The Devil's Arithmetic
Scholastic, 1988 - 170 Seiten
Hannah resents stories of her Jewish heritage and of the past until, when opening the door during a Passover Seder, she finds herself in Poland during World War II where she experiences the horrors of a concentration camp, and learns why she-- and we--need to remember the past.
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It made her eyes look shifty. Shifre— shifty. She could remember that. And Esther
was plump with rosy cheeks and a mouth that seemed to rest in a pout. She was
round like an Easter egg. Esther-Easter. The third girl, the Cossack Yente, had a
“Imagine,” said Yente, “your parents must have been fabulously wealthy. Richer
than Yitzchak the butcher. As rich, almost, as the rendar himself.” “The rendar's
house has twelve rooms,” Rachel said. “Thirteen,” Yente corrected. “My mother's
Putting her arm around Hannah's waist, Rachel smiled. “Let her be. She is only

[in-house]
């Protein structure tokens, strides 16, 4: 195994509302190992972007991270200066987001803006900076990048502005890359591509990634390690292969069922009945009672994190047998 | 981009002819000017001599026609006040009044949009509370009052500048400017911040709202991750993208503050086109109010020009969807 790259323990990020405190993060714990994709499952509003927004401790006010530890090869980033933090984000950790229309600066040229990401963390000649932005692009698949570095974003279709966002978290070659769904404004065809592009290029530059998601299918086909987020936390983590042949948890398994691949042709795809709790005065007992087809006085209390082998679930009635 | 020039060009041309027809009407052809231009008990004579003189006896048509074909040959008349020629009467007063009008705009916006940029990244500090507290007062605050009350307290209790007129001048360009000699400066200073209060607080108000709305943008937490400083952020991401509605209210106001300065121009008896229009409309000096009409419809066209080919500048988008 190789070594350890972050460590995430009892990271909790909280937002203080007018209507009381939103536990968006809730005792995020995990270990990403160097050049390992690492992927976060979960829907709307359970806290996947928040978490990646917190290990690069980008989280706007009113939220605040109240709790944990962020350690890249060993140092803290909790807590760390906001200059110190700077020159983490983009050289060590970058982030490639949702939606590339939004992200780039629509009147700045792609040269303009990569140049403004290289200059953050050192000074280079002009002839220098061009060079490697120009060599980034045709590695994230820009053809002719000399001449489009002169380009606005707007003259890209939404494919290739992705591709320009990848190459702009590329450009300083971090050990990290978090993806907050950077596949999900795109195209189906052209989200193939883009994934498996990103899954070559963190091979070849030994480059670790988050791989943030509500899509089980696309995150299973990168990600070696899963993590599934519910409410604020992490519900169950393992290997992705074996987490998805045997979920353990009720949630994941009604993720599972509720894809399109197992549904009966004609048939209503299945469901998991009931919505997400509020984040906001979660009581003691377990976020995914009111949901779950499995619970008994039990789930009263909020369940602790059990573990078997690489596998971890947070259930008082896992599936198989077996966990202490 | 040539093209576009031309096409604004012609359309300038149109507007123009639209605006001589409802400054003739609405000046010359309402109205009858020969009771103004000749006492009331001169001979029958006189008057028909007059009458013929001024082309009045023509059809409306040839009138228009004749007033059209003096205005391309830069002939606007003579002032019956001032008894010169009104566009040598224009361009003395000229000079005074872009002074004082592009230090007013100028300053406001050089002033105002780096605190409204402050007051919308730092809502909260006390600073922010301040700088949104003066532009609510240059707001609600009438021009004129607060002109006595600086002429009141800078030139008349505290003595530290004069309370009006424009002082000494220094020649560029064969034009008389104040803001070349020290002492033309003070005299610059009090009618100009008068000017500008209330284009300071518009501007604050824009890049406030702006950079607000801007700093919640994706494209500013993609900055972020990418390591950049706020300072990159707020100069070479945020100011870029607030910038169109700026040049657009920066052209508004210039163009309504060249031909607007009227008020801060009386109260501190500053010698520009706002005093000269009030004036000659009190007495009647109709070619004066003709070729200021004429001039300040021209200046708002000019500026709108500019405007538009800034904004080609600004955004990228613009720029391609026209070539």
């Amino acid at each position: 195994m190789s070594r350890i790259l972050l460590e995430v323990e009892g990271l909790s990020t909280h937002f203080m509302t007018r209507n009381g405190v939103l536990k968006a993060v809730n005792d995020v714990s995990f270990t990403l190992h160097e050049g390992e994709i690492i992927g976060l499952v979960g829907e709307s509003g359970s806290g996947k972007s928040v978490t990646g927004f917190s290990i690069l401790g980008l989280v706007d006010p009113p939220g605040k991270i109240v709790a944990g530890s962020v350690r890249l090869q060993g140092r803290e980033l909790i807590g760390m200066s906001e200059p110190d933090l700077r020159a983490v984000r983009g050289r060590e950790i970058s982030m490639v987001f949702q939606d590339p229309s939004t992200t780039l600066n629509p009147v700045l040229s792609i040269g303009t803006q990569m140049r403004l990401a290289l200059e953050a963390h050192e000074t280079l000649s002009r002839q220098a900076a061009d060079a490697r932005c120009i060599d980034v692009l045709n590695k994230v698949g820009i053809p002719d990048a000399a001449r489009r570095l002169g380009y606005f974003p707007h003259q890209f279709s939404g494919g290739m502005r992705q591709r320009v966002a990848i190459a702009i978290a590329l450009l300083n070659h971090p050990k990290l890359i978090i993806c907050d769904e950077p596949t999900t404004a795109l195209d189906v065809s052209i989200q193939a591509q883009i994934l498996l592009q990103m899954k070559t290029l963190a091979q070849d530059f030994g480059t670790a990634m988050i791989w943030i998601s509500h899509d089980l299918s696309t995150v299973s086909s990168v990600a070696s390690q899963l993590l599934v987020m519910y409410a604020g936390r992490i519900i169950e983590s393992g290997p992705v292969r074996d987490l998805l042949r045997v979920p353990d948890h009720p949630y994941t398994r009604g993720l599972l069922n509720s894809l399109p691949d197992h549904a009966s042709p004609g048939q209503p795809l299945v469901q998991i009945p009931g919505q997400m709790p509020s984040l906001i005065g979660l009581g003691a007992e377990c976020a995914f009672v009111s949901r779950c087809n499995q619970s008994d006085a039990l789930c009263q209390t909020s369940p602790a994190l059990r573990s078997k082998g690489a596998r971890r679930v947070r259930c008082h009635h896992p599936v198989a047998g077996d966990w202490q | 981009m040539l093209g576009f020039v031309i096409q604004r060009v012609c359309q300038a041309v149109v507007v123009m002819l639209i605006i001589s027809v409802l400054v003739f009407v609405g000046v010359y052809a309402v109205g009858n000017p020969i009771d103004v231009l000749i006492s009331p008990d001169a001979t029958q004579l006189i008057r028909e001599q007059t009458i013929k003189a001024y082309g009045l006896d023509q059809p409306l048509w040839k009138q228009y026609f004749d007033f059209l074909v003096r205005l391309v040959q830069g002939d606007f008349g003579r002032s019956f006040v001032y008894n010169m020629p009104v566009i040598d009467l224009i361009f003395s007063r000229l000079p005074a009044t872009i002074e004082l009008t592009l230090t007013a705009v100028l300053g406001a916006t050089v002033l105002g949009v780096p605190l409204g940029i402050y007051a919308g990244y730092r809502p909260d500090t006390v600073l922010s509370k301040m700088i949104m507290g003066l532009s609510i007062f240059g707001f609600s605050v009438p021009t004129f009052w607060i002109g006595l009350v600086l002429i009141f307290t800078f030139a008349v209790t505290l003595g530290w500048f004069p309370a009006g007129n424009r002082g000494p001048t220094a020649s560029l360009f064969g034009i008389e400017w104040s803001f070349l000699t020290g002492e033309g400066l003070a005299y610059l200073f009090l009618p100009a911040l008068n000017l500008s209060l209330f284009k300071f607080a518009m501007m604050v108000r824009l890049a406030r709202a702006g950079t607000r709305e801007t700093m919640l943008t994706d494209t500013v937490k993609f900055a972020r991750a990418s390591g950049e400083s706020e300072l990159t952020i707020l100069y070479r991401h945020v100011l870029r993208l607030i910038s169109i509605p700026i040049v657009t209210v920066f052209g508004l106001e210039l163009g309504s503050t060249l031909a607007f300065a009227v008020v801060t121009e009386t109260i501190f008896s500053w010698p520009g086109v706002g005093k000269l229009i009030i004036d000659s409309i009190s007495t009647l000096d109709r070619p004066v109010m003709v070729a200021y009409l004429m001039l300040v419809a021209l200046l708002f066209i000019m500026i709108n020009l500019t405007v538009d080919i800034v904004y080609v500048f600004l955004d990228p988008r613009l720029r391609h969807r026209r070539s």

catching her breath.” “You are the one who has trouble catching her breath,” said
Yente the Cossack. She wrinkled her long nose. “But Chaya has plenty of breath.
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LibraryThing ReviewNutzerbericht - Audriana0202 - LibraryThing
I read this book as a 12 year old and I remember loving it, but could not remember why. After reading it for the second time, I still love it. I’m not sure if it’s Yolen’s writing, making me feel what ... Vollständige Rezension lesen
LibraryThing ReviewNutzerbericht - electrascaife - LibraryThing
A young girl is frustrated with her relatives, who stress the importance of remembering the past, especially during the family's Seder. But she learns the devastating importance of remembrance, when ... Vollständige Rezension lesen
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